Replacing the Handles of Garden Tools

Don’t throw away broken garden tools!

Replacing a broken handle can often be done easily and at less than half the cost of a new tool.  Also, there are times when an old or specialty tool cannot be found to purchase.  In most cases the tool should be repaired instead of thrown away.  Replacement handles for common tools can be found alongside the tools in hardware stores and home improvement centers.  Less common replacements may have to be sourced online.

Garden Tools

This triangular garden hoe cost about $22 brand new.  The replacement handle cost $8 at Home Depot. I chose to replace the handle because I couldn’t find a new triangular hoe in any store near me.  It took about five minutes to knock the head off the broken handle with a hand sledge and pound it into the new handle. The process is similar for any number of tools which have a metal shaft which fits into a pre-drilled hole in a wood handle (such as garden rakes and manure forks), although the particular handle may differ somewhat. Now the tool is even better for me than new because I am tall and was able to use a 60″ replacement handle and the original was only 54″.  The upgrade was absolutely worth the minimal effort.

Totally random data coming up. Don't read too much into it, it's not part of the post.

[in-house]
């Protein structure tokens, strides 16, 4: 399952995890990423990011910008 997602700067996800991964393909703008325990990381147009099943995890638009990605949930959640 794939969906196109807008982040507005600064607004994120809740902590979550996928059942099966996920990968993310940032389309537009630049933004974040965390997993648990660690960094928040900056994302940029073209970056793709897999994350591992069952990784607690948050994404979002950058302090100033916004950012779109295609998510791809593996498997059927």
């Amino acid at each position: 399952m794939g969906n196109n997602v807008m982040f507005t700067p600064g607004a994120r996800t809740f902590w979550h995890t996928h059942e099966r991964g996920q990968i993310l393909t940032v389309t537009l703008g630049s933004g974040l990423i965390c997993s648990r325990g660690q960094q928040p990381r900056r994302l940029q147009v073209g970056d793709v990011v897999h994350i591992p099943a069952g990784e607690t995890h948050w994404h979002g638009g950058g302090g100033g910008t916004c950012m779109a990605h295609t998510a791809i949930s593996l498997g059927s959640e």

Garden Tools

I found this sledge hammer head in Debbie’s mom’s back yard when I was doing some Bobcat work. Apparently someone lost it years prior, and the head laid in the edge of the woods buried under six inches of leaves and pine needles.  An eight pound chunk of steel doesn’t rust away quickly.  The new handle cost $13.

How to Replace the Handle

Supplies:

New handle kit
Mallet
Hand Saw
I slid the head onto the handle as far as it would go then bumped the base of the handle on the floor to make sure it was well seated.  This left about half an inch of handle sticking through the head.

Garden Tools

Next I placed the wood wedge into the split in the top of the handle.

Garden Tools
Using a rubber mallet, I hammered the wood wedge in as far as it would go. The edges broke up as I drove it in, which was to be expected and I just kept driving until it was all the way in.
Garden Tools
Then I used a hand saw to trim off the extra half inch of handle sticking through the head, cutting it flush with the top of the head.
Garden Tools
Finally I drove the small metal wedge into the top of the handle.  The wedges provide the pressure to keep the head on the handle, so the metal one goes perpendicular to the wood one, providing pressure in both directions.
garden tool
garden tool

Some garden tools like shovels will generally take a bit more effort, as there are rivets involved.  There are more tools needed in order to replace them. It’s still with the effort if you have the time to devote to the project.

Keep a look out for old gardening tools at garage sales and flea markets. It’s well worth the effort to replace the handle on a older tool that is well made than purchasing a cheaply made new tool.

Happy Gardening!

 

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